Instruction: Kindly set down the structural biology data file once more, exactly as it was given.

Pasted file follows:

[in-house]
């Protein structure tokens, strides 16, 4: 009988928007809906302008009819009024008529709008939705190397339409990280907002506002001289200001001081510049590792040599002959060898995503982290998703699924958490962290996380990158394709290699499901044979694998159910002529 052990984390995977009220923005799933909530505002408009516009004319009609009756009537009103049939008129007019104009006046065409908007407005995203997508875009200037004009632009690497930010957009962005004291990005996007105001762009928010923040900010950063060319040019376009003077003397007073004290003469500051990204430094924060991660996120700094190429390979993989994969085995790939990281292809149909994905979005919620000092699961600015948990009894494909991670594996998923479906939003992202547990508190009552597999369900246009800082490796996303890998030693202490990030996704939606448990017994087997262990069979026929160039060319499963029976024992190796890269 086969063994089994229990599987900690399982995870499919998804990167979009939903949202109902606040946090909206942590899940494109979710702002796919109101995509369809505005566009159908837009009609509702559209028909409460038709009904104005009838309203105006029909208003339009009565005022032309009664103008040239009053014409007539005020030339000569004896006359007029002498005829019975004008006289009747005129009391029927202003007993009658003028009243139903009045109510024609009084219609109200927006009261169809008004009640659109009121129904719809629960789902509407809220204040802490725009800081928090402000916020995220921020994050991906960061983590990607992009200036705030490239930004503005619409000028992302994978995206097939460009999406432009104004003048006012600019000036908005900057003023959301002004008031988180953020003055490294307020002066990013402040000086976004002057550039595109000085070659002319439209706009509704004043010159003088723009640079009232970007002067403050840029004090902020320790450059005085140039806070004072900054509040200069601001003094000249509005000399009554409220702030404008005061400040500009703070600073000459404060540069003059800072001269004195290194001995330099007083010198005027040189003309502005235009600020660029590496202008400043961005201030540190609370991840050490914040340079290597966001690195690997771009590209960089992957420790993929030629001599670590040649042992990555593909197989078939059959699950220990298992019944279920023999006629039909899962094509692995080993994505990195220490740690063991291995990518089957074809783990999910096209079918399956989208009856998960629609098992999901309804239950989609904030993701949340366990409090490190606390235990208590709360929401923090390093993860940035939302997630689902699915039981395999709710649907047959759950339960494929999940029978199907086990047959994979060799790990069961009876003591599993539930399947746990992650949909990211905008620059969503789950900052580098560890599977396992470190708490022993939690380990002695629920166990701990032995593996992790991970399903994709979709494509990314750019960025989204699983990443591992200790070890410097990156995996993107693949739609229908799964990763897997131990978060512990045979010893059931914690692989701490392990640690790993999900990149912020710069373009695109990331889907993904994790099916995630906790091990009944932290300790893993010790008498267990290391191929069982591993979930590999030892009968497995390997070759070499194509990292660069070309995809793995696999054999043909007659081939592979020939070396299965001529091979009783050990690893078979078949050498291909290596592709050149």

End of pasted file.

[in-house]
């Protein structure tokens, strides 16, 4: 009988928007809906302008009819009024008529709008939705190397339409990280907002506002001289200001001081510049590792040599002959060898995503982290998703699924958490962290996380990158394709290699499901044979694998159910002529 052990984390995977009220923005799933909530505002408009516009004319009609009756009537009103049939008129007019104009006046065409908007407005995203997508875009200037004009632009690497930010957009962005004291990005996007105001762009928010923040900010950063060319040019376009003077003397007073004290003469500051990204430094924060991660996120700094190429390979993989994969085995790939990281292809149909994905979005919620000092699961600015948990009894494909991670594996998923479906939003992202547990508190009552597999369900246009800082490796996303890998030693202490990030996704939606448990017994087997262990069979026929160039060319499963029976024992190796890269 086969063994089994229990599987900690399982995870499919998804990167979009939903949202109902606040946090909206942590899940494109979710702002796919109101995509369809505005566009159908837009009609509702559209028909409460038709009904104005009838309203105006029909208003339009009565005022032309009664103008040239009053014409007539005020030339000569004896006359007029002498005829019975004008006289009747005129009391029927202003007993009658003028009243139903009045109510024609009084219609109200927006009261169809008004009640659109009121129904719809629960789902509407809220204040802490725009800081928090402000916020995220921020994050991906960061983590990607992009200036705030490239930004503005619409000028992302994978995206097939460009999406432009104004003048006012600019000036908005900057003023959301002004008031988180953020003055490294307020002066990013402040000086976004002057550039595109000085070659002319439209706009509704004043010159003088723009640079009232970007002067403050840029004090902020320790450059005085140039806070004072900054509040200069601001003094000249509005000399009554409220702030404008005061400040500009703070600073000459404060540069003059800072001269004195290194001995330099007083010198005027040189003309502005235009600020660029590496202008400043961005201030540190609370991840050490914040340079290597966001690195690997771009590209960089992957420790993929030629001599670590040649042992990555593909197989078939059959699950220990298992019944279920023999006629039909899962094509692995080993994505990195220490740690063991291995990518089957074809783990999910096209079918399956989208009856998960629609098992999901309804239950989609904030993701949340366990409090490190606390235990208590709360929401923090390093993860940035939302997630689902699915039981395999709710649907047959759950339960494929999940029978199907086990047959994979060799790990069961009876003591599993539930399947746990992650949909990211905008620059969503789950900052580098560890599977396992470190708490022993939690380990002695629920166990701990032995593996992790991970399903994709979709494509990314750019960025989204699983990443591992200790070890410097990156995996993107693949739609229908799964990763897997131990978060512990045979010893059931914690692989701490392990640690790993999900990149912020710069373009695109990331889907993904994790099916995630906790091990009944932290300790893993010790008498267990290391191929069982591993979930590999030892009968497995390997070759070499194509990292660069070309995809793995696999054999043909007659081939592979020939070396299965001529091979009783050990690893078979078949050498291909290596592709050149």